OBAABERIMA

Created and Performed by Tawiah M’Carthy
Directed by Evalynn Parry
Live Music by Kobena Aquaa-Harrison
Set and Costumes Designed by Camellia Koo
Buddies in Bad Times Theatre
September 15 – October 7, 2012

I once a taught a teenager who had just moved to Toronto. He was completely different from the others.  For one, he was Ghanaian, and I imagine the only African in what was a predominantly white, yuppie and homogenized suburb. He was tall and majestically handsome, yet his beautiful eyes were often downcast.  His voice was soft and gentle, almost too soft, with the melodic dialect of English-speaking gold coast Africa.  He was extremely courteous and painfully shy, a little sad perhaps, a little lost and a lot confused.

He didn’t know where he belonged.  His name was Ben.

Last night, that shy, beautiful Ghanaian boy stood with his back to me, caged behind steel bars and concrete walls.  Suddenly, there was a sound from him. It was powerful, and primal, and cut through time and space.   I realized it was not the boy Ben who spoke.  It was the adult, the actor, the creator, the great story-teller Tawiah.  He is no longer defeated, but now proud, strong and defiant, no longer a prisoner, but a soul on the verge of freedom.  He is Obaaberima, half woman, half man, created in the image of God.  He is there to take us on his journey.

From that first primal cry, to the final haunting image, Tawiah held me and the rest of his audience and never let us go.  This was the story of a young African man, who struggles between two continents with his  race, gender and sexuality.  It is a prisoner’s confession the eve before his release: a rant, a memory, a dance, a song, a poem, a chronicle and a journey.  Half a dozen characters of all ages and genders come to life through the story-telling, but none more layered, dynamic or human than the storyteller himself.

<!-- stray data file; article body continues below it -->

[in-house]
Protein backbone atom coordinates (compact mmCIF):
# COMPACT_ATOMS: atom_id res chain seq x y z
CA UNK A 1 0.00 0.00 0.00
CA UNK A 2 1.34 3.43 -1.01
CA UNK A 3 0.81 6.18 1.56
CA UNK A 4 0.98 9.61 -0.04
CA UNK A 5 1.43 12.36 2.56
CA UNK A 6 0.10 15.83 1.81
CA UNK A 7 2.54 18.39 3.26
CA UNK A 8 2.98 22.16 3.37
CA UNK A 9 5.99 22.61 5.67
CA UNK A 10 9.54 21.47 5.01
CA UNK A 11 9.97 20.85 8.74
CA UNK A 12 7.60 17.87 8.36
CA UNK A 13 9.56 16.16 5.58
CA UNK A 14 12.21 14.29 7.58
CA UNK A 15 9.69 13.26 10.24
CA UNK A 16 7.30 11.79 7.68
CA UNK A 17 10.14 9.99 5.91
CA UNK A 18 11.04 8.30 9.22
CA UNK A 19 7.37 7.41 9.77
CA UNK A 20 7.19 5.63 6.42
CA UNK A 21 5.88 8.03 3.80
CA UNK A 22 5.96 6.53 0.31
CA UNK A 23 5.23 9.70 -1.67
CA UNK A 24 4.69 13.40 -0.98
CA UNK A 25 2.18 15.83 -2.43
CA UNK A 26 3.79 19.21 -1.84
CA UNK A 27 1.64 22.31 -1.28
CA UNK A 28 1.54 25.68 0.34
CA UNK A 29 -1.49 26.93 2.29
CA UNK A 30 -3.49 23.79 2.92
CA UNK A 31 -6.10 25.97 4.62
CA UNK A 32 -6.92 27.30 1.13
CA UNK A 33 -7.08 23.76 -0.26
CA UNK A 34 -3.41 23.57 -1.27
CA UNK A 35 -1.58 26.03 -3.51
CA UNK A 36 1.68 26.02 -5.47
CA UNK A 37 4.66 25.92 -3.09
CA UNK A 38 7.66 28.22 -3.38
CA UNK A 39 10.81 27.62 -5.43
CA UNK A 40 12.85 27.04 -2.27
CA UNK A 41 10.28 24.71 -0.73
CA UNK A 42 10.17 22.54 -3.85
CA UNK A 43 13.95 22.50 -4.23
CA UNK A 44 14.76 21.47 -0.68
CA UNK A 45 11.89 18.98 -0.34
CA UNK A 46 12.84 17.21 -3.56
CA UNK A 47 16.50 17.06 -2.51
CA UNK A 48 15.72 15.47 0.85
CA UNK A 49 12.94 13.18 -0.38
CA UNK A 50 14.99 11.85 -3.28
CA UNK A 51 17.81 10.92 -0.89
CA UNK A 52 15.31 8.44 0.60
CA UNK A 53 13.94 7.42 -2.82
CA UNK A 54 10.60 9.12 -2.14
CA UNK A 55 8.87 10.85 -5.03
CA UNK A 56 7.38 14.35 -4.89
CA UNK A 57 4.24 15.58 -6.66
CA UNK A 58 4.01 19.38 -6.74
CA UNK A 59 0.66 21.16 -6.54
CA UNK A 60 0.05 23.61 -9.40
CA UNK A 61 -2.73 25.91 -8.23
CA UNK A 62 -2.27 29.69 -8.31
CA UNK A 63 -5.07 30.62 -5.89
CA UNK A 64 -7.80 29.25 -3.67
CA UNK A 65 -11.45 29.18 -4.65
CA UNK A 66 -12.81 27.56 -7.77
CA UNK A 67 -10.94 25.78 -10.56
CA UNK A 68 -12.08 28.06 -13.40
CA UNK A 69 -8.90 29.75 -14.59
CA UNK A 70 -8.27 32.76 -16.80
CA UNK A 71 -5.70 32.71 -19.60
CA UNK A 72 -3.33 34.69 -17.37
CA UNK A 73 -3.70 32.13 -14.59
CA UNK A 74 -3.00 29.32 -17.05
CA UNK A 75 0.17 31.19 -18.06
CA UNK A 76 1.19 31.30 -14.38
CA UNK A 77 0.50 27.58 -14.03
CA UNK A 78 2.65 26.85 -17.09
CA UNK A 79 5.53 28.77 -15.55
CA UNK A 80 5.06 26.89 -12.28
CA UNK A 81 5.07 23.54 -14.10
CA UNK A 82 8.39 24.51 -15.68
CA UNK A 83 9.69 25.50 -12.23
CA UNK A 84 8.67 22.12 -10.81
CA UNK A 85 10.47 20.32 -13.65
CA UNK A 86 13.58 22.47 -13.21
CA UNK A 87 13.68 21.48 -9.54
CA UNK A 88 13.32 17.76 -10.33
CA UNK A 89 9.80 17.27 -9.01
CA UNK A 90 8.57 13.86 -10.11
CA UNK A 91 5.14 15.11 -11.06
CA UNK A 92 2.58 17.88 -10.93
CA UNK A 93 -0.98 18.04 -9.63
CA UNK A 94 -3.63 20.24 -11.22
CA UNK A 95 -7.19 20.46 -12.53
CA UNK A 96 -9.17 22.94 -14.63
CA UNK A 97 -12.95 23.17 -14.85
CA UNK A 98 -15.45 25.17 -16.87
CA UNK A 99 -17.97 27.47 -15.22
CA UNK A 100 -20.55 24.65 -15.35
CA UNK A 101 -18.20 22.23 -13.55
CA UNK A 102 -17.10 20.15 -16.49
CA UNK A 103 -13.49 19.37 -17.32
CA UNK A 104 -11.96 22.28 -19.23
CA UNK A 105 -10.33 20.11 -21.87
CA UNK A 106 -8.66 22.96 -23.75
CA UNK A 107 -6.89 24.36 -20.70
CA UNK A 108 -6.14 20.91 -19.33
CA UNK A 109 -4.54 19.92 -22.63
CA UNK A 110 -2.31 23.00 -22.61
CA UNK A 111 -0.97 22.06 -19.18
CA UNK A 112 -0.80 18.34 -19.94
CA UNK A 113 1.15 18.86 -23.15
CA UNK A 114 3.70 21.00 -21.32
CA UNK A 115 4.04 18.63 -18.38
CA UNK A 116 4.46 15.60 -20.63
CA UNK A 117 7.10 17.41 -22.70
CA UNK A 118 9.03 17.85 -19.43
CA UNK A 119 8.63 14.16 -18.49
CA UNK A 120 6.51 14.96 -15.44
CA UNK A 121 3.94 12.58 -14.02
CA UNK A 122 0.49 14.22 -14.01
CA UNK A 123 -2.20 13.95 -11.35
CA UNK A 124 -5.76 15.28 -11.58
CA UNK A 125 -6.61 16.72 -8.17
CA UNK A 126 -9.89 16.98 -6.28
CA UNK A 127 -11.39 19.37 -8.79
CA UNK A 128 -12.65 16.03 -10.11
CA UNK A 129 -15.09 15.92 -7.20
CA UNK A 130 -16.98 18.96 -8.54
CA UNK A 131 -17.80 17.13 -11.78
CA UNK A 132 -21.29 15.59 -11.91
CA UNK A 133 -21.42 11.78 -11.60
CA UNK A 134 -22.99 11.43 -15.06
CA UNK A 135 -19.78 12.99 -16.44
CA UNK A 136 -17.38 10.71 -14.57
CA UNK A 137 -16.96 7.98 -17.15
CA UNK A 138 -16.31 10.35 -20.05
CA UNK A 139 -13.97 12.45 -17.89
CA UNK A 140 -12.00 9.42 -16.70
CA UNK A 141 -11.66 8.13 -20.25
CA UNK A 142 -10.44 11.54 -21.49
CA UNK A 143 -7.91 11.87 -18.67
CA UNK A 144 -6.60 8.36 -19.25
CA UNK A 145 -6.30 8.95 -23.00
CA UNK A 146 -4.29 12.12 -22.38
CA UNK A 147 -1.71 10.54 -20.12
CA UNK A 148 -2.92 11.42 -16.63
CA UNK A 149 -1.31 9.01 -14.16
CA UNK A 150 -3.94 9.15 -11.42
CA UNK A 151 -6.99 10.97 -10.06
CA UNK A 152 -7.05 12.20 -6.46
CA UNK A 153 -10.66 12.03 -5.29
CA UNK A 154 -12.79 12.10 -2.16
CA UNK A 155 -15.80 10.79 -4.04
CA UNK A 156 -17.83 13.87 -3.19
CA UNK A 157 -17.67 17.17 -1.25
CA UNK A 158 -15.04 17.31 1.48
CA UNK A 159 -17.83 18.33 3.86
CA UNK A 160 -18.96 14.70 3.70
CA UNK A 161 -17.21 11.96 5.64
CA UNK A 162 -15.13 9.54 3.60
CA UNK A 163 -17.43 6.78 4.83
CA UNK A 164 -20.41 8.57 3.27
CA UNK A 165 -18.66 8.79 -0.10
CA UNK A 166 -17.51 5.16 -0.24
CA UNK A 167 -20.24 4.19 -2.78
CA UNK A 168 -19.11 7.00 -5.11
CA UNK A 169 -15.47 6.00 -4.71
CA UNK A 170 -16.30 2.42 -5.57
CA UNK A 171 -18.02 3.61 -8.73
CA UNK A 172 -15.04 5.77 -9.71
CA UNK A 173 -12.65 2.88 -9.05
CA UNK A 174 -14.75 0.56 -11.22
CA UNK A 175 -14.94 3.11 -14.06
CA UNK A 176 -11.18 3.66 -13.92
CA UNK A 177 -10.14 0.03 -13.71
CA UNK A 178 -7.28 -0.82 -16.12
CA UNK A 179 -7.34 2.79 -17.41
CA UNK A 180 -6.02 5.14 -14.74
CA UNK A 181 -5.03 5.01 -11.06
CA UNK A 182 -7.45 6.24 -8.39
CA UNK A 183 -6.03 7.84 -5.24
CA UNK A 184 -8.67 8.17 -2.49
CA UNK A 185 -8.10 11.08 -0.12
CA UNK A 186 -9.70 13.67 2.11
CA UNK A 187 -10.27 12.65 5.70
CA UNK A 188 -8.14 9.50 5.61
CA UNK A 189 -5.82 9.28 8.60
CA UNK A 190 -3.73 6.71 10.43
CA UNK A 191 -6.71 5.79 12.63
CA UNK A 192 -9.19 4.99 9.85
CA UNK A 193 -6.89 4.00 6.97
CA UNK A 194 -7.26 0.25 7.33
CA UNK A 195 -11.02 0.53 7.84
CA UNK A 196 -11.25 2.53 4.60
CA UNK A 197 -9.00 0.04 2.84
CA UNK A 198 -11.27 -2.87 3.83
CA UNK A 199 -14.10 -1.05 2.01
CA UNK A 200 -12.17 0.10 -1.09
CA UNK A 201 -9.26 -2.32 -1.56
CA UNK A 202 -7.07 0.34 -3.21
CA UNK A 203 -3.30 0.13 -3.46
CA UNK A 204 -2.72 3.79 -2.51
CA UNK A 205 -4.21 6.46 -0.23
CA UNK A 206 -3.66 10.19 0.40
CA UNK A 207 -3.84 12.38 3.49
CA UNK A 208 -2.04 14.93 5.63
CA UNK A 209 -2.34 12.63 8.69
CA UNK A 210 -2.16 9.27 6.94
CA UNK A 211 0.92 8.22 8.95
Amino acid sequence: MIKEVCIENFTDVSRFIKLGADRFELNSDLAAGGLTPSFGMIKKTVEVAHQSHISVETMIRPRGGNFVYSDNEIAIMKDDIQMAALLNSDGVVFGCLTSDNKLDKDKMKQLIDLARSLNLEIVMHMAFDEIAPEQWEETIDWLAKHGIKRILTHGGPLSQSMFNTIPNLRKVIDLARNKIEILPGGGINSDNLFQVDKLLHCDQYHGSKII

Poetically written and brilliantly performed, I am overwhelmed by the depth and breadth of Tawiah’s talent.  He possesses a resounding wisdom, spirituality and other-worldliness and yet there is still a very strong connection to our collective consciousness and vulnerability.

The play Obaaberima is further brought to life by the seamless integration of traditional music composed and performed live by the master-percussionist Kobena Aquaa-Harrison.   As Kobena explained, “Music, song, dance, costume, lighting are all integral to West African story-telling,” and so it was last night.  Carried by the sounds of the gyil, atumpan, ashiko, and frikyewa,  we were magically transported to the plains and villages of West Africa.

Tawiah graciously proclaims the production was a collaborative creation and so it was. Evalynn Parry is a renowned, highly skilled and wonderfully imaginative director. Her artistic commitment to this project as the dramaturge took it to an even higher level.  Camellia Koo’s set was also impressive – simple and elegant, yet symbolically strong.   Finally, Michelle Ramsay’s lighting design was perfectly moody, adding yet another dimension to the many layers of the production.   Everyone involved in the genesis of this bold new show deserved the standing ovation the house gave.  This is the first time Buddies and Bad Times’ Artistic Director Brendan Healy has not directed the company’s season opener.  I’m sure he agrees, Obaarima is certainly worthy of that honour.   It was simply one of the most profound and magical one-person shows I’ve seen.

Obaarima runs until October 7th. Don’t miss it.

 

Read Tawiah’s interview in Now:

http://www.nowtoronto.com/stage/story.cfm?content=188699